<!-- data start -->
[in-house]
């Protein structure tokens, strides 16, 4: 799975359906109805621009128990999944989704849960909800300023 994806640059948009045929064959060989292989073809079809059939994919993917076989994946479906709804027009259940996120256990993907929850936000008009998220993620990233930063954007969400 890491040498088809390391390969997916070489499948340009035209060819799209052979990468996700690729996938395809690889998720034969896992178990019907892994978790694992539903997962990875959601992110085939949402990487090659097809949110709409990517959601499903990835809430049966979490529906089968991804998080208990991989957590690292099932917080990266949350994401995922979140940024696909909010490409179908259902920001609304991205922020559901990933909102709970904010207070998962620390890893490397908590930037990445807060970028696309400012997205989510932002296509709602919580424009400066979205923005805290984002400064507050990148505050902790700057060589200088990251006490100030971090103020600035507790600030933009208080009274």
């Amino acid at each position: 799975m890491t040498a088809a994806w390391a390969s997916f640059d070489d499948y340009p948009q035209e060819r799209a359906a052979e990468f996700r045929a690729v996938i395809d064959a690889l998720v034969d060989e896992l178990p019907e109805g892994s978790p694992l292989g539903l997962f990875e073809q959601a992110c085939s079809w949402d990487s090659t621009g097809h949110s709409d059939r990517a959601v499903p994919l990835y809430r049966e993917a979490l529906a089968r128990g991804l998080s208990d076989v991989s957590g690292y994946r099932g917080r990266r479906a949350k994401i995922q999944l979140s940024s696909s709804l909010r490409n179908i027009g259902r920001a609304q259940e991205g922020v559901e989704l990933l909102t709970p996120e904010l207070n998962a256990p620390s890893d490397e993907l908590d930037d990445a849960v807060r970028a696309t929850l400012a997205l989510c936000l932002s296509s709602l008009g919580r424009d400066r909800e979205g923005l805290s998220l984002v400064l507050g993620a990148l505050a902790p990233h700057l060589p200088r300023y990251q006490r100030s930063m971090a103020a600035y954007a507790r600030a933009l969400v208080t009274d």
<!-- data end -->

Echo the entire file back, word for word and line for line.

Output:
[in-house]
């Protein structure tokens, strides 16, 4: 799975359906109805621009128990999944989704849960909800300023 994806640059948009045929064959060989292989073809079809059939994919993917076989994946479906709804027009259940996120256990993907929850936000008009998220993620990233930063954007969400 890491040498088809390391390969997916070489499948340009035209060819799209052979990468996700690729996938395809690889998720034969896992178990019907892994978790694992539903997962990875959601992110085939949402990487090659097809949110709409990517959601499903990835809430049966979490529906089968991804998080208990991989957590690292099932917080990266949350994401995922979140940024696909909010490409179908259902920001609304991205922020559901990933909102709970904010207070998962620390890893490397908590930037990445807060970028696309400012997205989510932002296509709602919580424009400066979205923005805290984002400064507050990148505050902790700057060589200088990251006490100030971090103020600035507790600030933009208080009274």
């Amino acid at each position: 799975m890491t040498a088809a994806w390391a390969s997916f640059d070489d499948y340009p948009q035209e060819r799209a359906a052979e990468f996700r045929a690729v996938i395809d064959a690889l998720v034969d060989e896992l178990p019907e109805g892994s978790p694992l292989g539903l997962f990875e073809q959601a992110c085939s079809w949402d990487s090659t621009g097809h949110s709409d059939r990517a959601v499903p994919l990835y809430r049966e993917a979490l529906a089968r128990g991804l998080s208990d076989v991989s957590g690292y994946r099932g917080r990266r479906a949350k994401i995922q999944l979140s940024s696909s709804l909010r490409n179908i027009g259902r920001a609304q259940e991205g922020v559901e989704l990933l909102t709970p996120e904010l207070n998962a256990p620390s890893d490397e993907l908590d930037d990445a849960v807060r970028a696309t929850l400012a997205l989510c936000l932002s296509s709602l008009g919580r424009d400066r909800e979205g923005l805290s998220l984002v400064l507050g993620a990148l505050a902790p990233h700057l060589p200088r300023y990251q006490r100030s930063m971090a103020a600035y954007a507790r600030a933009l969400v208080t009274d």